And then in a row, in front of the shelves,
The. seven old women stood stuffing them-
E. E. S.
S 32

Mn Xamp.
M\ Y pretty glass tower's afire on top;
'Twill burn for three hours and
then it will stop.
While it's afire I'11 play and I'11 read;
Before it stops burning I'll jump into bed.
E. E.'S.

S1IPU33le for Grannp
G ,ANNY, guess a riddle you must,
.Stone is-fire, and fire is, dust,
Black is red, and red is white,
Come and see the pretty sight.
Stone-coal. Dust-~ashes. Black-coal. White--ashes.
Sight-coal-fire. E..E. S.

peter penn^.
C LEVER Peter Penny, everybody's clerk,
Always wets his little feet '
Before he goes o work. ,
A Quill Pen. E. E. S.


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.Tho~ Typical. Cocoa of English No Chemicds 'used
" htfactucre- Absolutely Purei" (A(s in may of the Wd-cafled
The Analyst. pure FoSeipP~oe.0.

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A Real Blessing to Mothers.

Rubbed on the Gums Prevents all Pain in
ALL CHEMISTS SELL IT. ls. lid. and 28. 9d.
Wholesale of BARCLAY & SONS, LTD., LONDON.

And Seventeen other Gold,Silver,& Bronze Medals.







0 CO A.

Preserve a healthy state of the consti.
tution during the period of Teething.
The words "JOHN STEDbMAN,
Chemitg o Walworth, Surrey,"
Are engraved on the Oovernmet Stamt p atfed So each Packet.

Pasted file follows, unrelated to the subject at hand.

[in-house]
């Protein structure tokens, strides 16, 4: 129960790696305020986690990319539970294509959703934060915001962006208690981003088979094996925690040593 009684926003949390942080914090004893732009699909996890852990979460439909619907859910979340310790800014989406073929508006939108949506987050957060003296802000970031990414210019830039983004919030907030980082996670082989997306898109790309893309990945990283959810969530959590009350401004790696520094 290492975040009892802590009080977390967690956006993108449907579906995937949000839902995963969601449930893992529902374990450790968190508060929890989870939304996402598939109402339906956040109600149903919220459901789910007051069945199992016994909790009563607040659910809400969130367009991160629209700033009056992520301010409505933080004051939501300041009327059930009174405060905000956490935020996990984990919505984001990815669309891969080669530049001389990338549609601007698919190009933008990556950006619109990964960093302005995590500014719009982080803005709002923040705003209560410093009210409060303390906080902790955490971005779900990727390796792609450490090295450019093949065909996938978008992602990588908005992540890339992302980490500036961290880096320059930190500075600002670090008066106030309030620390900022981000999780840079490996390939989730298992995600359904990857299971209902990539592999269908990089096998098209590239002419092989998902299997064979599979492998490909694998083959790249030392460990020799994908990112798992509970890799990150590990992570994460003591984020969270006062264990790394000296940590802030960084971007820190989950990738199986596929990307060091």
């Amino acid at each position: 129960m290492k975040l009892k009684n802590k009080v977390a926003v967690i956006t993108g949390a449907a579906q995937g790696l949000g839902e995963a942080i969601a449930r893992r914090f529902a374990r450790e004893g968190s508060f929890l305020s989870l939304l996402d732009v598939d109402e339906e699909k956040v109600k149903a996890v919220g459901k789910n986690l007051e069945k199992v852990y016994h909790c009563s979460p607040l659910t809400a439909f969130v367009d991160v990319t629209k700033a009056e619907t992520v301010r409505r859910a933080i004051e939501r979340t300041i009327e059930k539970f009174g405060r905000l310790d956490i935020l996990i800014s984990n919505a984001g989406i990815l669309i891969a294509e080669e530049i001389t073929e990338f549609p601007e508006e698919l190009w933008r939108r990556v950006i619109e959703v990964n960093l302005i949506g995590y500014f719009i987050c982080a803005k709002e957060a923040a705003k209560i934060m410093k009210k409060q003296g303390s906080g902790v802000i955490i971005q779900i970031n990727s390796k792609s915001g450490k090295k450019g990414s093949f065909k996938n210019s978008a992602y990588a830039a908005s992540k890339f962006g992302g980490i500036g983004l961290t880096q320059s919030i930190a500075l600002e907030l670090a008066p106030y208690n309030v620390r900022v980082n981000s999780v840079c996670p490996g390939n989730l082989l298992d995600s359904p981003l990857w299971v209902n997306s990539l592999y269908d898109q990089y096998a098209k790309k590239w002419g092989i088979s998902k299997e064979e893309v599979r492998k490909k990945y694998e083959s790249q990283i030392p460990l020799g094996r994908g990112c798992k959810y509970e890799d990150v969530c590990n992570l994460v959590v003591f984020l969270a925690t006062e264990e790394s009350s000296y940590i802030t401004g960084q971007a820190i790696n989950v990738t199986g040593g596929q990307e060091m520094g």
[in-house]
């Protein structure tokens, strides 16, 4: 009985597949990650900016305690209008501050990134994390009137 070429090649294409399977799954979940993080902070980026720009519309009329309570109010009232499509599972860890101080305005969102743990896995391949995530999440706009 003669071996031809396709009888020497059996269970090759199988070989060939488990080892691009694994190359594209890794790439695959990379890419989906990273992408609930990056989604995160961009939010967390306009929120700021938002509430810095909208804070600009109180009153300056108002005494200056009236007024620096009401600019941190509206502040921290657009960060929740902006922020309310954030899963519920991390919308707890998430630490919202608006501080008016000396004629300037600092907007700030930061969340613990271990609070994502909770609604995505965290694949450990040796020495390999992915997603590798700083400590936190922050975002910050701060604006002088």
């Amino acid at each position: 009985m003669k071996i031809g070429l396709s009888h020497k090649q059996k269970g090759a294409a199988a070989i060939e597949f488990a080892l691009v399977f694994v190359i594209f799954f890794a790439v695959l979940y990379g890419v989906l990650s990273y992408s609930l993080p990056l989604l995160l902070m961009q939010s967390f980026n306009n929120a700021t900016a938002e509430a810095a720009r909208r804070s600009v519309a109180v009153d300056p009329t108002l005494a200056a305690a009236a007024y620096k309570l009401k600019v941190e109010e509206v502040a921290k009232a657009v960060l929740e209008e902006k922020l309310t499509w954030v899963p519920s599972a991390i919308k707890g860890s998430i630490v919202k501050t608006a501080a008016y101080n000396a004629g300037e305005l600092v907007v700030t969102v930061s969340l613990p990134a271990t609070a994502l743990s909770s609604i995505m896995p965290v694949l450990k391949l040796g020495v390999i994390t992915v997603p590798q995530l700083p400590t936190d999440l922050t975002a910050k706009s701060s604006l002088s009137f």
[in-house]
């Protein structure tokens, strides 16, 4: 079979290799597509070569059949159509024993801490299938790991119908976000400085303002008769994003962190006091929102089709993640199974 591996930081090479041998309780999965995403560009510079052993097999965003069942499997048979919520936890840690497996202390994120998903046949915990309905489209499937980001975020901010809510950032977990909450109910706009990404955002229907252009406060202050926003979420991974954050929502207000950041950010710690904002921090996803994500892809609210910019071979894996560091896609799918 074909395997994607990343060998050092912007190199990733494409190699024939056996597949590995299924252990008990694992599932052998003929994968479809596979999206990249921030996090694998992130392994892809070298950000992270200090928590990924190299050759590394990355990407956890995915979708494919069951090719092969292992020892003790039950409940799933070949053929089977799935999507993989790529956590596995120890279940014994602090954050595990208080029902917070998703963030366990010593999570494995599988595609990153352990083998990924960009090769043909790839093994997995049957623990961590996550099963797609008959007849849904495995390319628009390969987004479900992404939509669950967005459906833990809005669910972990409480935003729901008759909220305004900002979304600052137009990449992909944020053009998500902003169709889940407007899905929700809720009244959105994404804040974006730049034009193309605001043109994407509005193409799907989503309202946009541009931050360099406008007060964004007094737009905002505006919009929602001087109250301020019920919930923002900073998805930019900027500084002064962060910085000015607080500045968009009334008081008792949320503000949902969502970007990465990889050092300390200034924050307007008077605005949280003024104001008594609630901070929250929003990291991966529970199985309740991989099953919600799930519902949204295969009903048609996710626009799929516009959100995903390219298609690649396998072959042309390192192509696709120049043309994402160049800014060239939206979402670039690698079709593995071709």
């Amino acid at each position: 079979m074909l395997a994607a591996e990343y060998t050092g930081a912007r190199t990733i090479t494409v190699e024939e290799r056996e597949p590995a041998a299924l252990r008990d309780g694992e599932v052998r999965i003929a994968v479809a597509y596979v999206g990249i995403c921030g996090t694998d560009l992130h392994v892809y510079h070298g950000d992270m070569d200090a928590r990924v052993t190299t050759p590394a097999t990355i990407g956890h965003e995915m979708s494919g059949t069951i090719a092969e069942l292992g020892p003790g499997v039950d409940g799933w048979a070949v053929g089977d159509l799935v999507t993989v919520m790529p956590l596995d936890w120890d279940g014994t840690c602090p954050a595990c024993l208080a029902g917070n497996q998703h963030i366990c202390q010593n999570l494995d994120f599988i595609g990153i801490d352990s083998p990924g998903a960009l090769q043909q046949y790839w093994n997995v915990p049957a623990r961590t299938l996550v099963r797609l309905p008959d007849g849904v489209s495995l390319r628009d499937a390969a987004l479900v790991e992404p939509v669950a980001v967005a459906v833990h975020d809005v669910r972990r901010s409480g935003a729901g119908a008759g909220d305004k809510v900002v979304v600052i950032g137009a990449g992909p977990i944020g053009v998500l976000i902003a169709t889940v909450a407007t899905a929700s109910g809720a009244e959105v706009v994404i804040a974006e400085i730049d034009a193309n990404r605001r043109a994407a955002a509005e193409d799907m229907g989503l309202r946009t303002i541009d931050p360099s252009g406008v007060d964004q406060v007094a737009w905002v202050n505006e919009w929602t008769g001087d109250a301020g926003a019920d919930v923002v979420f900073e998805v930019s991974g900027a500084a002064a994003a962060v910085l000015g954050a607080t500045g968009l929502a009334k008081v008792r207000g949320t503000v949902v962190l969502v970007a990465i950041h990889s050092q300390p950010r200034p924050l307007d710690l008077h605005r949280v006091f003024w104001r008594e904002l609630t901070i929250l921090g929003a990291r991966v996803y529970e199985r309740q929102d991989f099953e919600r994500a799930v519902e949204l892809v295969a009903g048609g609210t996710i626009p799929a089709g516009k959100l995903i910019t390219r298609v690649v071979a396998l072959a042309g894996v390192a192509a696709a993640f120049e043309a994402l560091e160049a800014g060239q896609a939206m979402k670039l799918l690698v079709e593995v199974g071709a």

One dose of this most invaluable remedy will not only
check but will checkmate (no matter how strong the
attack) Indigestion, Fevers, all affections of the Liver,
Stomach, and Bowels, &c., by its simple action as an
Powder in bottles, 2s., 4s., and 6s.; Biscuits in tins,
Is., 2s., and 4s. Children like these and take them
eagerly. No Nursery should be without them. Lozenges
in tins, Is. l1d.
Of all Chemists, and of the Sole Manufacturer-
A Sample Tin or Bottle Post Free for P.O. or Stamps.






tanufacrers, BOWDEN STEAM MILLS,
Export Agent-




C MA C 00 JA



Who does not pity a little suffering Infant in that most trying period of infantile txistence-Teething? Certainly the poor mites require some
cooling medicine to help them through this trying time.
Are invaluable in such cases. They speedily allay irritation and feverishness, induce a healthy sleep, thus giving strength to the little one to
battle with its pain. and rest to the mother. No mother should be without them. Do not contain Opium, Morphia, nor anything injurious to
a ender ch.1J. E.-tbililih. o er 3.: j ar.
All Cene;its and Parent MAd;rinr Vendor., or Post Fte 14 S6tarp